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2005 Physics Nobel laureate Wolfgang Ketterle

Wolfgang Ketterle, Physics Nobel Prize Laureate and the John D. MacArthur Professor of Physics at the Massachusetts Institute of Technology, gave the 2005 Ford Motor Company Distinguished Lecture in Physics.

The lecture was held on Wednesday, April 6, 2005, in 1324 East Hall Auditorium at 4:15 PM with a reception preceding it at 3:45 PM on the first floor of the East Hall Atrium (located directly behind the lecture hall facing Church Street).

When Freezing Cold is Not Cold Enough -- New Forms of Matter at Close to Absolute Zero Temperature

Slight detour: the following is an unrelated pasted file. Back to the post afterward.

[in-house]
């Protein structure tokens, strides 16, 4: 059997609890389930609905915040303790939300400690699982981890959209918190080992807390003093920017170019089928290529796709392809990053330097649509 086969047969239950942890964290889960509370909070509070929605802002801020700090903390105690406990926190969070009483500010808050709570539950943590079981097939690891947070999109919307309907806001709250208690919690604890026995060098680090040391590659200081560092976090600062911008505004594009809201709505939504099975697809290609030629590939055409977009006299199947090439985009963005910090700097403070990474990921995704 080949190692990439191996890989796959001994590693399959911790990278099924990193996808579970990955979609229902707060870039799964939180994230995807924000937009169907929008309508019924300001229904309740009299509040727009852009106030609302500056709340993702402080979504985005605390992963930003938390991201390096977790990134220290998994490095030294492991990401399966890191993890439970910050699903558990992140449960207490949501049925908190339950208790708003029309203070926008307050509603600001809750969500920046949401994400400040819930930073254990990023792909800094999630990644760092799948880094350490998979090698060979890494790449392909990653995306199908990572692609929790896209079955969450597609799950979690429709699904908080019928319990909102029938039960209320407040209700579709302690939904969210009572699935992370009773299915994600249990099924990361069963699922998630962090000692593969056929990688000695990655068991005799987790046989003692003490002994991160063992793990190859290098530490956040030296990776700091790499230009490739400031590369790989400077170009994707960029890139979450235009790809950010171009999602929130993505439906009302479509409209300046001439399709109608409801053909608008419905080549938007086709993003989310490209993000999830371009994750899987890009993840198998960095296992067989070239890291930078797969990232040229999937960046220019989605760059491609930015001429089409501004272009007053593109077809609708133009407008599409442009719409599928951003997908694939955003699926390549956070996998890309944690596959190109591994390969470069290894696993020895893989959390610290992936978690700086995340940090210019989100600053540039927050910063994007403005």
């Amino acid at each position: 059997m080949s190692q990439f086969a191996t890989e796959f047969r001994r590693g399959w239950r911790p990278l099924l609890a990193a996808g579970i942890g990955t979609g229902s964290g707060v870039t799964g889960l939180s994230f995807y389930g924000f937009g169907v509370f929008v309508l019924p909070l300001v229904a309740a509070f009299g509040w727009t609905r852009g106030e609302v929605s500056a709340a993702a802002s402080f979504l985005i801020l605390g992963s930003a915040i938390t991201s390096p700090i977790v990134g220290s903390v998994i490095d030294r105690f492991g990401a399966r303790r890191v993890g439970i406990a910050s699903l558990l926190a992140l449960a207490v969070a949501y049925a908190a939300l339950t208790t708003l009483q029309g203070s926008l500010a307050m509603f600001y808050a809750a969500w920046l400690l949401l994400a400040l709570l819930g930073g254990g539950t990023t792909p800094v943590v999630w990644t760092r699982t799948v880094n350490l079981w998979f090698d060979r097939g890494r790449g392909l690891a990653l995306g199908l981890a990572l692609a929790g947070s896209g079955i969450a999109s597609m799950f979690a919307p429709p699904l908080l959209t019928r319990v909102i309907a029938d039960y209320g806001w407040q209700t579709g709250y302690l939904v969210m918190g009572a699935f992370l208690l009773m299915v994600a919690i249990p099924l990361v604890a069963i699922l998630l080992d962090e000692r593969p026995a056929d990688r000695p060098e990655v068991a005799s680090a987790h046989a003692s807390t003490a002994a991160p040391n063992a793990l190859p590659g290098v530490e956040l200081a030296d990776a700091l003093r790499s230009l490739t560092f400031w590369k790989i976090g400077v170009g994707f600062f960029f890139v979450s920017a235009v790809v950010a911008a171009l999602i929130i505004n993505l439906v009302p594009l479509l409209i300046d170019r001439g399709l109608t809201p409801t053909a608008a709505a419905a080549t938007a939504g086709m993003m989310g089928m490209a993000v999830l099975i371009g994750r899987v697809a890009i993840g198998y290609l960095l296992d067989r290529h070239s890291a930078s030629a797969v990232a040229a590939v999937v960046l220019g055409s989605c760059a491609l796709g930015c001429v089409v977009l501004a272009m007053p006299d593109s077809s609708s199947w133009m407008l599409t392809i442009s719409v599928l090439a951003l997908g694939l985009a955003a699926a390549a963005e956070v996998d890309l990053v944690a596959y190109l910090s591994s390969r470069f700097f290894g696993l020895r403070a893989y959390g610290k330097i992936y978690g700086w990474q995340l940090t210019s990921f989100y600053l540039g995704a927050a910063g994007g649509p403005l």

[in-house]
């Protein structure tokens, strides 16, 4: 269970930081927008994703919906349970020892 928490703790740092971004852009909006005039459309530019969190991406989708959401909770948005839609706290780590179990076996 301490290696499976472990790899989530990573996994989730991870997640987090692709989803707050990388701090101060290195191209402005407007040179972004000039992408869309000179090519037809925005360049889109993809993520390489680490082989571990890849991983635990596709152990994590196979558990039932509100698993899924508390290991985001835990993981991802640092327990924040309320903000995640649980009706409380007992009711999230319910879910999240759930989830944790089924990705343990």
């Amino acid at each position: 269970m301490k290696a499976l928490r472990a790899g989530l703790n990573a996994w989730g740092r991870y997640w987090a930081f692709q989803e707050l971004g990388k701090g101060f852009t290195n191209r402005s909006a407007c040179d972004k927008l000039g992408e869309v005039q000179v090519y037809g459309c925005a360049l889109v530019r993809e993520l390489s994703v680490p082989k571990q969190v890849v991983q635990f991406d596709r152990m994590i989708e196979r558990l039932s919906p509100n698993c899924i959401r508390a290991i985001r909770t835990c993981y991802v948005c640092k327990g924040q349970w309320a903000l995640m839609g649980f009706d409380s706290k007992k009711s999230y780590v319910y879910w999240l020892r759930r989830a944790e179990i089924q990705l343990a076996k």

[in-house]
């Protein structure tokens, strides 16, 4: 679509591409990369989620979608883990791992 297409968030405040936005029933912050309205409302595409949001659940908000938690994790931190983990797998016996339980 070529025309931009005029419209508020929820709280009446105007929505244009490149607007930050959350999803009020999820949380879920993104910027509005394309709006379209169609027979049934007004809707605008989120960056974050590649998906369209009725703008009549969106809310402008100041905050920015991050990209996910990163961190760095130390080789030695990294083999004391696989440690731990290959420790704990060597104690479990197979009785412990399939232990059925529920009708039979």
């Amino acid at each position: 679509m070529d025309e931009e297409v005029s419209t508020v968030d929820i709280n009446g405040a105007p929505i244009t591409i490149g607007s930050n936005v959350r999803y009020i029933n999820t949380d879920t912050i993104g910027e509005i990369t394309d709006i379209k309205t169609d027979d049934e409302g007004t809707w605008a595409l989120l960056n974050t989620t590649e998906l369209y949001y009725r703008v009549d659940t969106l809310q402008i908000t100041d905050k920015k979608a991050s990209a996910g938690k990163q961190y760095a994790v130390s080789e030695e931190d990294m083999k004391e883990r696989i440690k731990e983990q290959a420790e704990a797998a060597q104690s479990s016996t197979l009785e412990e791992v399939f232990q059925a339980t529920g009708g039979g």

Why do physicists freeze matter to extremely low temperatures? Why is it worthwhile to cool to temperatures which are more than a million times lower than that of interstellar space? This lecture will discuss new forms of matter, which exist only at extremely low temperatures. Low temperatures open a new door to the quantum world where particles behave as waves and “march in lockstep”. In 1925, Einstein predicted such a new form of matter, the Bose-Einstein condensate, but it was realized only in 1995 in laboratories at Boulder and at the Massachusetts Institute of Technology (MIT). More recently, Bose-Einstein condensates of molecules and fermion pairs have been created and may show behavior similar to electrons in superconducting materials.